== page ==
nep-mst New Economics Papers
on Market Microstructure
Issue of 2017‒09‒03
four papers chosen by
Thanos Verousis

  1. Intraday Market Making with Overnight Inventory Costs By Adrian, Tobias; Capponi, Agostino; Vogt, Erik; Zhang, Hongzhong
  2. Market Liquidity after the Financial Crisis By Adrian, Tobias; Fleming, Michael J; Shachar, Or; Vogt, Erik
  3. Dynamic Asset Price Jumps and the Performance of High Frequency Tests and Measures By Worapree Maneesoonthorn; Gael M. Martin; Catherine S. Forbes
  4. Multilayer Aggregation of Investor Trading Networks By Kestutis Baltakys; Juho Kanniainen; Frank Emmert-Streib

  1. By: Adrian, Tobias; Capponi, Agostino; Vogt, Erik; Zhang, Hongzhong
    Abstract: The Treasury market is increasingly intermediated by non-bank proprietary trading firms. These firms differ notably from incumbent dealers in that they tend to unwind inventories at the end of the day. To shed light on the impact these new intermediaries have on market quality, we model a market making proprietary trading firm that faces overnight inventory costs. The resulting inventory hedging demand generates rising price impact and widening bid-ask spreads as the end of the trading day approaches. These predictions are borne out in the U.S. Treasury data.
    Keywords: Financial Intermediation; market liquidity; market making; Market microstructure theory
    JEL: G01 G12 G17
    Date: 2017–08
  2. By: Adrian, Tobias; Fleming, Michael J; Shachar, Or; Vogt, Erik
    Abstract: This paper examines market liquidity in the post-crisis era in light of concerns that regulatory changes might have reduced dealers' ability and willingness to make markets. We begin with a discussion of the broader trading environment, including an overview of regulations and their potential effects on dealer balance sheets and market making, but also considering additional drivers of market liquidity. We document a stagnation of dealer balance sheets after the financial crisis of 2007-09, which occurred concurrently with dealer balance sheet deleveraging. However, using high-frequency trade and quote data for U.S. Treasuries and corporate bonds, we find only limited evidence of a deterioration in market liquidity.
    Keywords: corporate bonds; liquidity; market making; regulation; Treasury securities
    JEL: G12 G21 G28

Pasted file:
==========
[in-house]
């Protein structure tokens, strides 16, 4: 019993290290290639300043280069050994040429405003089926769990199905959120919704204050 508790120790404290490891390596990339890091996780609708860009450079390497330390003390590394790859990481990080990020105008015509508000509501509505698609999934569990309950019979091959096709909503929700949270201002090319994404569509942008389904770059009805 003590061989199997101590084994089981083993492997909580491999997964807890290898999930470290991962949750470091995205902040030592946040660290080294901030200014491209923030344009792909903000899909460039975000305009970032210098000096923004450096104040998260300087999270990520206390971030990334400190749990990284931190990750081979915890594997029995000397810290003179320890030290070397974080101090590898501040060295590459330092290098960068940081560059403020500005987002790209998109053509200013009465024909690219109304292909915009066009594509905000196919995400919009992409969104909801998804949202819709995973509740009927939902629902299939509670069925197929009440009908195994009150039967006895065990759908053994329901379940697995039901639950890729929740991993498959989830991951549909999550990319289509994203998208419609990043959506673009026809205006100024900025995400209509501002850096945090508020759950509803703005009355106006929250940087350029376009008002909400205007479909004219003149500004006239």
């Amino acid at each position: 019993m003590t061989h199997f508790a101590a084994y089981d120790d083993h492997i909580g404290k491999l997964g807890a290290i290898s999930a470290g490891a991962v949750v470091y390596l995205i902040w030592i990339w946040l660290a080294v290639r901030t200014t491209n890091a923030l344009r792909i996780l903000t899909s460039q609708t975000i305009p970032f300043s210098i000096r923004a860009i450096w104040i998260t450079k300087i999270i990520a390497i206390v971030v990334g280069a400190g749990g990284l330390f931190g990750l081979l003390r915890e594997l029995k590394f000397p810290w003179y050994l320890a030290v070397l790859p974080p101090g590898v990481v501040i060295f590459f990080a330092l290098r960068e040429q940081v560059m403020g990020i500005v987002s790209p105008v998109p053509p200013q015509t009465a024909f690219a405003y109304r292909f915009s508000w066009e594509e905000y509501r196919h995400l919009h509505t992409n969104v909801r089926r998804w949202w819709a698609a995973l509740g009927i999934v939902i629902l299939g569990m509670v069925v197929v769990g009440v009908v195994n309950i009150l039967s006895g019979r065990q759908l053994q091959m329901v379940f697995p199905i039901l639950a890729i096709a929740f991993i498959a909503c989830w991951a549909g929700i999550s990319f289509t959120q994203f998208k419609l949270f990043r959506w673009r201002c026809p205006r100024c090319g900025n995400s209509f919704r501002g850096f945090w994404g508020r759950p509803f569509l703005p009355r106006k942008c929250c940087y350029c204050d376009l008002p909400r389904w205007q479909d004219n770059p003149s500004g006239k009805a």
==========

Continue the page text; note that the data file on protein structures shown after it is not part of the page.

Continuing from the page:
Date: 2017–08
  3. By: Worapree Maneesoonthorn; Gael M. Martin; Catherine S. Forbes
    Abstract: This paper provides an extensive evaluation of high frequency jump tests and measures, in the context of dynamic models for asset price jumps. Specifically, we investigate: i) the power of alternative tests to detect individual price jumps, including in the presence of volatility jumps; ii) the frequency with which sequences of dynamic jumps are identified; iii) the accuracy with which the magnitude and sign of sequential jumps are estimated; and iv) the robustness of inference about dynamic jumps to test and measure design. Substantial differences are discerned in the performance of alternative methods in certain dimensions, with inference being sensitive to these differences in some cases. Accounting for measurement error when using measures constructed from high frequency data to conduct inference on dynamic jump models would appear to be advisable.
    Date: 2017–08
  4. By: Kestutis Baltakys; Juho Kanniainen; Frank Emmert-Streib
    Abstract: Investor trading networks are gaining rapid interest in financial market studies. In this paper, we propose three improvements for investor trading network analyses: investor categorization, transaction bootstrapping and information aggregation. Each of these components can be used individually or in combination. We introduce a tractable multilayer aggregation procedure to summarize security-wise and time-wise information integration of investor category trading networks. As an application, we analyze the unique dataset of Finnish shareholders throughout 2004-2009. We find that households play a central role in investor networks, having the most synchronized trading. Furthermore, we observe that the window size used for averaging has a substantial effect on the number of inferred relationships. However, the relative node centrality in the networks is rather stable. We would like to note that the use of our proposed aggregation framework is not limited to the field of investor trading networks. It can be used for different non-financial applications, with both observable and inferred relationships, that span over a number of different information layers.
    Date: 2017–08

This nep-mst issue is ©2017 by Thanos Verousis. It is provided as is without any express or implied warranty. It may be freely redistributed in whole or in part for any purpose. If distributed in part, please include this notice.
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